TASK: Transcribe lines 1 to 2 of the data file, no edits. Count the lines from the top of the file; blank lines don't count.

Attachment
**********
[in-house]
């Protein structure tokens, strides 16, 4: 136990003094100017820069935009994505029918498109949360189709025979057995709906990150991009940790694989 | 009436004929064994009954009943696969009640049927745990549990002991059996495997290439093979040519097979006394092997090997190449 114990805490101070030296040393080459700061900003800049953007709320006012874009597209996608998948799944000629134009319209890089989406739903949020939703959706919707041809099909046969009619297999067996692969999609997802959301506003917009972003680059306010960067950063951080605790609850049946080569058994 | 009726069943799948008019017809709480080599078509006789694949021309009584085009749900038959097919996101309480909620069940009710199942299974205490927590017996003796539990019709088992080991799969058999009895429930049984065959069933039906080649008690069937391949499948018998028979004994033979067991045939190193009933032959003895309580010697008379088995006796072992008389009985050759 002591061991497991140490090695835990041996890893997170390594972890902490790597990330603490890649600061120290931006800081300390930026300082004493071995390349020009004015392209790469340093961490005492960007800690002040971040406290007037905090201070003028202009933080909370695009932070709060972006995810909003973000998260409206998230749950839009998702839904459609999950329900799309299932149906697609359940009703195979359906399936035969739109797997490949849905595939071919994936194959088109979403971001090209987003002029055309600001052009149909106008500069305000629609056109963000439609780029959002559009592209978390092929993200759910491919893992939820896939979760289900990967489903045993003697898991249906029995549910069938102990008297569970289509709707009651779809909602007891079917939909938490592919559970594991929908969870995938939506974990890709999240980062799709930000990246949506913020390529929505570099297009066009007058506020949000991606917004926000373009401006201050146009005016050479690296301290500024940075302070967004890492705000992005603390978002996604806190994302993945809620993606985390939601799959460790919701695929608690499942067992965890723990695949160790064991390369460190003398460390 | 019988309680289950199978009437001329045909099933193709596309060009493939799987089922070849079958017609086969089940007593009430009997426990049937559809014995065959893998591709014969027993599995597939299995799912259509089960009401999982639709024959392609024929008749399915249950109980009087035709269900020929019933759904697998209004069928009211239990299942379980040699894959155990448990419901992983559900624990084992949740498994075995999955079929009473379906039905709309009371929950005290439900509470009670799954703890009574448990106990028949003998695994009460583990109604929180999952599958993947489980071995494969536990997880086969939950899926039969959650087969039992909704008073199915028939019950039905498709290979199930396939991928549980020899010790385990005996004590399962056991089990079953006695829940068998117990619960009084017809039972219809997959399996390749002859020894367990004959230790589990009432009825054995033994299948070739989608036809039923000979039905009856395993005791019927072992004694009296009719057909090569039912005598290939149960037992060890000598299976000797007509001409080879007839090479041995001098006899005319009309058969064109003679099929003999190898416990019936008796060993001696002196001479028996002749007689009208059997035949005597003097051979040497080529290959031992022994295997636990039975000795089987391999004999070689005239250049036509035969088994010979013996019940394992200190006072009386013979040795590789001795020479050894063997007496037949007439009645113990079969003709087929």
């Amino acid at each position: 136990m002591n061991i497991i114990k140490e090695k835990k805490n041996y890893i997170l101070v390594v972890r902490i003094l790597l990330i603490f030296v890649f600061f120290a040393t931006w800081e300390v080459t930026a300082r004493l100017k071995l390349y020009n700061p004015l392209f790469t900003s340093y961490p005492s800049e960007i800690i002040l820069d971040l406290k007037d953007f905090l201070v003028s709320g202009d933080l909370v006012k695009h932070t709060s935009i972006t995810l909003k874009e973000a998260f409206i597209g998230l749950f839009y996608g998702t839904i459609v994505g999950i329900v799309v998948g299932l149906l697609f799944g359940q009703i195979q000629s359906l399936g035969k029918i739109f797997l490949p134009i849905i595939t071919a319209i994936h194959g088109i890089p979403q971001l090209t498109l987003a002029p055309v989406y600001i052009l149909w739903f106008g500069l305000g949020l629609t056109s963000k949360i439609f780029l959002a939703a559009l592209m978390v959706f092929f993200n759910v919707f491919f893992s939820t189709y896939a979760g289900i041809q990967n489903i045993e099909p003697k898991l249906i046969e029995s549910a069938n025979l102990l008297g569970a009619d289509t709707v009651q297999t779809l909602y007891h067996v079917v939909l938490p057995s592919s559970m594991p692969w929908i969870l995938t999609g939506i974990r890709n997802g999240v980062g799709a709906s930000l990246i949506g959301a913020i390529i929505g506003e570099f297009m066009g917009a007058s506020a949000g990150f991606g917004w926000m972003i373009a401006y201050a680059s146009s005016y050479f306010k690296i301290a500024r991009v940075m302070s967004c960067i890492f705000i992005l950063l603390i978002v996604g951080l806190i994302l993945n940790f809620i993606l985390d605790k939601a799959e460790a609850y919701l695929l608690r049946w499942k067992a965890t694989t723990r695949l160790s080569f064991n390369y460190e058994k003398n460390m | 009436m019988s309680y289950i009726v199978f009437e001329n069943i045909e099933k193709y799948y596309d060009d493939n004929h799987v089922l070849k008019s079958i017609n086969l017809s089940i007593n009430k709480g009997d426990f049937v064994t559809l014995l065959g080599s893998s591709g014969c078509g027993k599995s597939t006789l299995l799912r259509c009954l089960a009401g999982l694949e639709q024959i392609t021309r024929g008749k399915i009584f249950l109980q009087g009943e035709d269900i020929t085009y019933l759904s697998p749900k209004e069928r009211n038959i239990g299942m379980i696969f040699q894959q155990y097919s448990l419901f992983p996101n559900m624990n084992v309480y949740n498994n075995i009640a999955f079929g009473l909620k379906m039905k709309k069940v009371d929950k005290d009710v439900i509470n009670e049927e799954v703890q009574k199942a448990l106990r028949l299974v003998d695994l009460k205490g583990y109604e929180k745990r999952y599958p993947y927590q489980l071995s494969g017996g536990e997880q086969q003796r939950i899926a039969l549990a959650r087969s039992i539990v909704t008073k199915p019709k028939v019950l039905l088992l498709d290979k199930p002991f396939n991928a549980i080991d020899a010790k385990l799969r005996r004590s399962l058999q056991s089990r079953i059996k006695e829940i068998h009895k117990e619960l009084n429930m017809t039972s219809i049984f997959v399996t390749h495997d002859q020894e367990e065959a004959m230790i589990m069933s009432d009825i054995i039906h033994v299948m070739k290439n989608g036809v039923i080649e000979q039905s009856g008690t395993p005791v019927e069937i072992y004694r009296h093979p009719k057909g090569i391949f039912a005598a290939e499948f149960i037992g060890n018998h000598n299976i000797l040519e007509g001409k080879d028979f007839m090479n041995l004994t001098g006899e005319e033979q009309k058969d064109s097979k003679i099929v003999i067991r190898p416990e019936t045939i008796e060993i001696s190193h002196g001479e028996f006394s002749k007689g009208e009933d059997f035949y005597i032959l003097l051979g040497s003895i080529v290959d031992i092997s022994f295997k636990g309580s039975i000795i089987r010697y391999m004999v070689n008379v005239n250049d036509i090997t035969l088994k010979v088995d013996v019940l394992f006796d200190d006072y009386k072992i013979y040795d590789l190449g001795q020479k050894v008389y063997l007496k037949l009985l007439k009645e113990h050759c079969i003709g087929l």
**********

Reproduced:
[in-house]
């Protein structure tokens, strides 16, 4: 136990003094100017820069935009994505029918498109949360189709025979057995709906990150991009940790694989 | 009436004929064994009954009943696969009640049927745990549990002991059996495997290439093979040519097979006394092997090997190449 114990805490101070030296040393080459700061900003800049953007709320006012874009597209996608998948799944000629134009319209890089989406739903949020939703959706919707041809099909046969009619297999067996692969999609997802959301506003917009972003680059306010960067950063951080605790609850049946080569058994 | 009726069943799948008019017809709480080599078509006789694949021309009584085009749900038959097919996101309480909620069940009710199942299974205490927590017996003796539990019709088992080991799969058999009895429930049984065959069933039906080649008690069937391949499948018998028979004994033979067991045939190193009933032959003895309580010697008379088995006796072992008389009985050759 002591061991497991140490090695835990041996890893997170390594972890902490790597990330603490890649600061120290931006800081300390930026300082004493071995390349020009004015392209790469340093961490005492960007800690002040971040406290007037905090201070003028202009933080909370695009932070709060972006995810909003973000998260409206998230749950839009998702839904459609999950329900799309299932149906697609359940009703195979359906399936035969739109797997490949849905595939071919994936194959088109979403971001090209987003002029055309600001052009149909106008500069305000629609056109963000439609780029959002559009592209978390092929993200759910491919893992939820896939979760289900990967489903045993003697898991249906029995549910069938102990008297569970289509709707009651779809909602007891079917939909938490592919559970594991929908969870995938939506974990890709999240980062799709930000990246949506913020390529929505570099297009066009007058506020949000991606917004926000373009401006201050146009005016050479690296301290500024940075302070967004890492705000992005603390978002996604806190994302993945809620993606985390939601799959460790919701695929608690499942067992965890723990695949160790064991390369460190003398460390 | 019988309680289950199978009437001329045909099933193709596309060009493939799987089922070849079958017609086969089940007593009430009997426990049937559809014995065959893998591709014969027993599995597939299995799912259509089960009401999982639709024959392609024929008749399915249950109980009087035709269900020929019933759904697998209004069928009211239990299942379980040699894959155990448990419901992983559900624990084992949740498994075995999955079929009473379906039905709309009371929950005290439900509470009670799954703890009574448990106990028949003998695994009460583990109604929180999952599958993947489980071995494969536990997880086969939950899926039969959650087969039992909704008073199915028939019950039905498709290979199930396939991928549980020899010790385990005996004590399962056991089990079953006695829940068998117990619960009084017809039972219809997959399996390749002859020894367990004959230790589990009432009825054995033994299948070739989608036809039923000979039905009856395993005791019927072992004694009296009719057909090569039912005598290939149960037992060890000598299976000797007509001409080879007839090479041995001098006899005319009309058969064109003679099929003999190898416990019936008796060993001696002196001479028996002749007689009208059997035949005597003097051979040497080529290959031992022994295997636990039975000795089987391999004999070689005239250049036509035969088994010979013996019940394992200190006072009386013979040795590789001795020479050894063997007496037949007439009645113990079969003709087929």